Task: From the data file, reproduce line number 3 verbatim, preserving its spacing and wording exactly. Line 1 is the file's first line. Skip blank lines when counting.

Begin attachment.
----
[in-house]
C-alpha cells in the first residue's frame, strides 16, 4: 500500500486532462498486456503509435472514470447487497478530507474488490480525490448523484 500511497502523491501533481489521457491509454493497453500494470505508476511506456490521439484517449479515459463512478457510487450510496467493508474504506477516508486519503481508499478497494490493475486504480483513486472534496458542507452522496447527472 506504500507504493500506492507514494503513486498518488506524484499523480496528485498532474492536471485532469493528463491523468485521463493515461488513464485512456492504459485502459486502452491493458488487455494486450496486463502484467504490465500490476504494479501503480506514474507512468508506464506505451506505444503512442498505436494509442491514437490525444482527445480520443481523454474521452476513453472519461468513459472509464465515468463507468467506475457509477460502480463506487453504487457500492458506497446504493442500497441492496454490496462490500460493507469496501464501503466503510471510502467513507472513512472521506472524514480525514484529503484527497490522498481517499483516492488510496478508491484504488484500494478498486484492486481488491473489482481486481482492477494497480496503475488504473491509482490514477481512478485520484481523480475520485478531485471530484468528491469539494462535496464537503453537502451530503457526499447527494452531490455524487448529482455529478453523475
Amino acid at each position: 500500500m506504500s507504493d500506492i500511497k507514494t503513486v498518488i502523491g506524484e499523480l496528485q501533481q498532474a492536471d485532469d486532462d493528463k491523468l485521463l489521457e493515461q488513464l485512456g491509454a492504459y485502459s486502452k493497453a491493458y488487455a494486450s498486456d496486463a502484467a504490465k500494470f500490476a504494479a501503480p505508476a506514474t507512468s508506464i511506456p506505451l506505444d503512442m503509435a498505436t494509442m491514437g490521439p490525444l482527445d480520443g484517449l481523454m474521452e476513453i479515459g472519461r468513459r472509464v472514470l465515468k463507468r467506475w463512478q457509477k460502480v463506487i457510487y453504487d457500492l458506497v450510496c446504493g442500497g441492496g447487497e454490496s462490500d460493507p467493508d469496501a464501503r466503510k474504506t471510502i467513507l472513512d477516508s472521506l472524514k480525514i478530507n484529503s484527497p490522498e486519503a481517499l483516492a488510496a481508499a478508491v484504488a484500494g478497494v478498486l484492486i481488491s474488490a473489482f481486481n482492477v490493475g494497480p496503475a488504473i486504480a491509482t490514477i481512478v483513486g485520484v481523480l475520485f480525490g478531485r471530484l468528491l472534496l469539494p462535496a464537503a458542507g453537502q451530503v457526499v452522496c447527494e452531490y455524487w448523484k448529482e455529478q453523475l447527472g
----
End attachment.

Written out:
Amino acid at each position: 500500500m506504500s507504493d500506492i500511497k507514494t503513486v498518488i502523491g506524484e499523480l496528485q501533481q498532474a492536471d485532469d486532462d493528463k491523468l485521463l489521457e493515461q488513464l485512456g491509454a492504459y485502459s486502452k493497453a491493458y488487455a494486450s498486456d496486463a502484467a504490465k500494470f500490476a504494479a501503480p505508476a506514474t507512468s508506464i511506456p506505451l506505444d503512442m503509435a498505436t494509442m491514437g490521439p490525444l482527445d480520443g484517449l481523454m474521452e476513453i479515459g472519461r468513459r472509464v472514470l465515468k463507468r467506475w463512478q457509477k460502480v463506487i457510487y453504487d457500492l458506497v450510496c446504493g442500497g441492496g447487497e454490496s462490500d460493507p467493508d469496501a464501503r466503510k474504506t471510502i467513507l472513512d477516508s472521506l472524514k480525514i478530507n484529503s484527497p490522498e486519503a481517499l483516492a488510496a481508499a478508491v484504488a484500494g478497494v478498486l484492486i481488491s474488490a473489482f481486481n482492477v490493475g494497480p496503475a488504473i486504480a491509482t490514477i481512478v483513486g485520484v481523480l475520485f480525490g478531485r471530484l468528491l472534496l469539494p462535496a464537503a458542507g453537502q451530503v457526499v452522496c447527494e452531490y455524487w448523484k448529482e455529478q453523475l447527472g